The temperature has gone up in the den since our new female dragon, Norah Casey, joined the show replacing Sarah Newman for our third series. Norah is the managing director of the Harmonia Group, publisher of some of Ireland's top women's magazines.
Our second programme is on RTE 1 tonight at 9.30pm and there will be more skin and hair flying, but again mostly between the dragons.
Norah is feisty. She is a force to be reckoned with, but has a disarming smile. I love her. During last week's show there was right battle between Norah and Niall, who made a joint offer, and myself for savvybear.com, an online game for eight-to-12-year-olds. But Norah dumped Niall without the blink of an eye, and in the subsequent shoot-out with me she came out on top, securing the investment. Let's hope I do better in tonight's show.
There is a new trend in this series, where promoters do not always accept offers made to them. That's because a better calibre of entrepreneur is coming into the den. They are not as likely to give away as much equity as in previous years. So a recurring feature of this third series is the dragons making an offer, but being turned down by the promoter.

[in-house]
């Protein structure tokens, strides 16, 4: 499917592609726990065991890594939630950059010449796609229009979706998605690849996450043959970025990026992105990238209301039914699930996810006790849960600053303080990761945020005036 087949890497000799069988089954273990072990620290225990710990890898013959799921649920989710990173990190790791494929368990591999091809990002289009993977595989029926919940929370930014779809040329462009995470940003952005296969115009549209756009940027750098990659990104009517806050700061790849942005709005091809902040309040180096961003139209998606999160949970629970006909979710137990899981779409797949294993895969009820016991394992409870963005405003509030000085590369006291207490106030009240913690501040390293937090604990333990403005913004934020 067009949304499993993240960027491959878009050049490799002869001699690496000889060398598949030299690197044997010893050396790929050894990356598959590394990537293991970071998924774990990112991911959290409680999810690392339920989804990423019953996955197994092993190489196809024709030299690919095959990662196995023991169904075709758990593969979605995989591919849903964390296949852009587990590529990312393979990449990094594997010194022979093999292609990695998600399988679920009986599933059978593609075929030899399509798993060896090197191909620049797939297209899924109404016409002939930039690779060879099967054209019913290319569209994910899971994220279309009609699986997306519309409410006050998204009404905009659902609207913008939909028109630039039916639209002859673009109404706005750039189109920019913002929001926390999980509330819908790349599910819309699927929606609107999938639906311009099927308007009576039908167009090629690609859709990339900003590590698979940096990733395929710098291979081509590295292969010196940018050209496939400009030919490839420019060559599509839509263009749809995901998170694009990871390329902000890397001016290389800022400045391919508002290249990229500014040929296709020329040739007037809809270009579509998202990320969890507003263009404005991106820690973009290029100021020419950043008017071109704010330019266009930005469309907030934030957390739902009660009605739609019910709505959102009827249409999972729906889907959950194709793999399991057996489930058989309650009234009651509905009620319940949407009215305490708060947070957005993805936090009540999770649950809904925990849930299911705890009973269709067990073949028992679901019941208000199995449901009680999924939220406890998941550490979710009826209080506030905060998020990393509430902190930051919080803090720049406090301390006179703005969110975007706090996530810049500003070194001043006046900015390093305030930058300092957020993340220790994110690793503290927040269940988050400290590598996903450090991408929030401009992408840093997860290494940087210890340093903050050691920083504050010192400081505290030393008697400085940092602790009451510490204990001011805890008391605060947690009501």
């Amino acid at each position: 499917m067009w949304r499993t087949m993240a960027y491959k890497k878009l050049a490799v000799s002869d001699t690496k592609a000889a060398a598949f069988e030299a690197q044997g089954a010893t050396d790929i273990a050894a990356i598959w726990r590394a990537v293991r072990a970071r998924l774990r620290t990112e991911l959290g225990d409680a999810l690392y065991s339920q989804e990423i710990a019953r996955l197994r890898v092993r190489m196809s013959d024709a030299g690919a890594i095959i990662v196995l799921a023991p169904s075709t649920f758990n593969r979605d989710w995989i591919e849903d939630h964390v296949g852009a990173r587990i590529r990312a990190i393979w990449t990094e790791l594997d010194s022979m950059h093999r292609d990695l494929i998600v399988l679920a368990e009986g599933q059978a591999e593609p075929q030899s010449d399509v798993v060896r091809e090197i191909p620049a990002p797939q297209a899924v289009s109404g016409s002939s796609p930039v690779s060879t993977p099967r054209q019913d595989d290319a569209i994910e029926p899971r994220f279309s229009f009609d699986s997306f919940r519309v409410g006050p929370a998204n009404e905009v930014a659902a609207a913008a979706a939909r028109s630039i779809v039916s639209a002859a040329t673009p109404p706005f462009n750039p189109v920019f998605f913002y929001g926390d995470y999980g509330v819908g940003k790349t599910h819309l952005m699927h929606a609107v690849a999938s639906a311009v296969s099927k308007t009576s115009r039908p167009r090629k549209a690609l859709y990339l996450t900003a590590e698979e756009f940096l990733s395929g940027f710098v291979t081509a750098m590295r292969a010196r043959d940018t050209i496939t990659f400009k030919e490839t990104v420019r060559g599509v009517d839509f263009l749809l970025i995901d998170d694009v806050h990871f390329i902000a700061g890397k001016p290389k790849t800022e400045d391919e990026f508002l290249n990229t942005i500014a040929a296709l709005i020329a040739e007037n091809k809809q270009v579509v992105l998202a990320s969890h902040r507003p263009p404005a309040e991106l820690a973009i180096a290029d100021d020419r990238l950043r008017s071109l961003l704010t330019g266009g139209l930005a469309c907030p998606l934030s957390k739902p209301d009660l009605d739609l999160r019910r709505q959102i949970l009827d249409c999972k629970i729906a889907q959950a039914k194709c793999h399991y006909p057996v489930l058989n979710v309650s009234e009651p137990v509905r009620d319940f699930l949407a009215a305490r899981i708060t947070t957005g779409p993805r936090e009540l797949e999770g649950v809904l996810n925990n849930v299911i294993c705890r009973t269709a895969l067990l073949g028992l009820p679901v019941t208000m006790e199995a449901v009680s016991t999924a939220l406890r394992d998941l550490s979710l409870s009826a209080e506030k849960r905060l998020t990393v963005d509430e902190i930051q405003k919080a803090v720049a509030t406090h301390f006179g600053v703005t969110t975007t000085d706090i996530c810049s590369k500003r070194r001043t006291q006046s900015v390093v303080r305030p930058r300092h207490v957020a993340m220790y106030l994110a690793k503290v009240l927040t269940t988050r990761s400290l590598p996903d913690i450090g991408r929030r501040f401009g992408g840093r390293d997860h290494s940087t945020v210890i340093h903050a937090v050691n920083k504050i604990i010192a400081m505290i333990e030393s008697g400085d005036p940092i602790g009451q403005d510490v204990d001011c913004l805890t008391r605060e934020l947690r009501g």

Now I happen to think that those who turned me down, and it happened three or four times, made a big mistake. However, this year Dragons' Den is followed directly by a second series called Dragons' Den on Tour. Viewers will see, as we revisit people from series one and two, that many of those who failed to get backing from the dragons have done very nicely, thank you.
Also the dragons have invested more in this series than they have done previously. All business people are under pressure these days and the dragons are no exception. But if my fellow dragons have spent a record amount of money in the den this year it is because of the high standard of ideas coming on the show.
Sean Gallagher has gone a bit soft, though. He is madly in love, having recently married. On the other hand, Bobby Kerr is even more abrasive than in previous years. Tonight he says to a promoter, "I smell a rat." The man takes great offence. Niall O'Farrell is as funny as ever: "I love the logo, I love you, I love the idea but I'm out." But he makes a few investments this series with his heart, not his head. And Norah is a formidable, no-nonsense woman.
A consequence of doing Dragons' Den is that the five so-called dragons are invariably described as being successful. The truth is that I have had many past failures, but I have been lucky enough to survive and learn from them.
Finally, I would say I speak for a lot of business people who hope, now the election is over, that we can all stop thinking about the past and focus on the future. We got into this mess because we all believed the boom would never end. We won't get out of this mess either if we believe the recession will never end. But economies work in cycles. And today we are inevitably one day closer to the recovery.
You can follow Gavin Duffy's blog about 'Dragons' Den' at www.gavinduffy.ie, or www.mediatraining.ie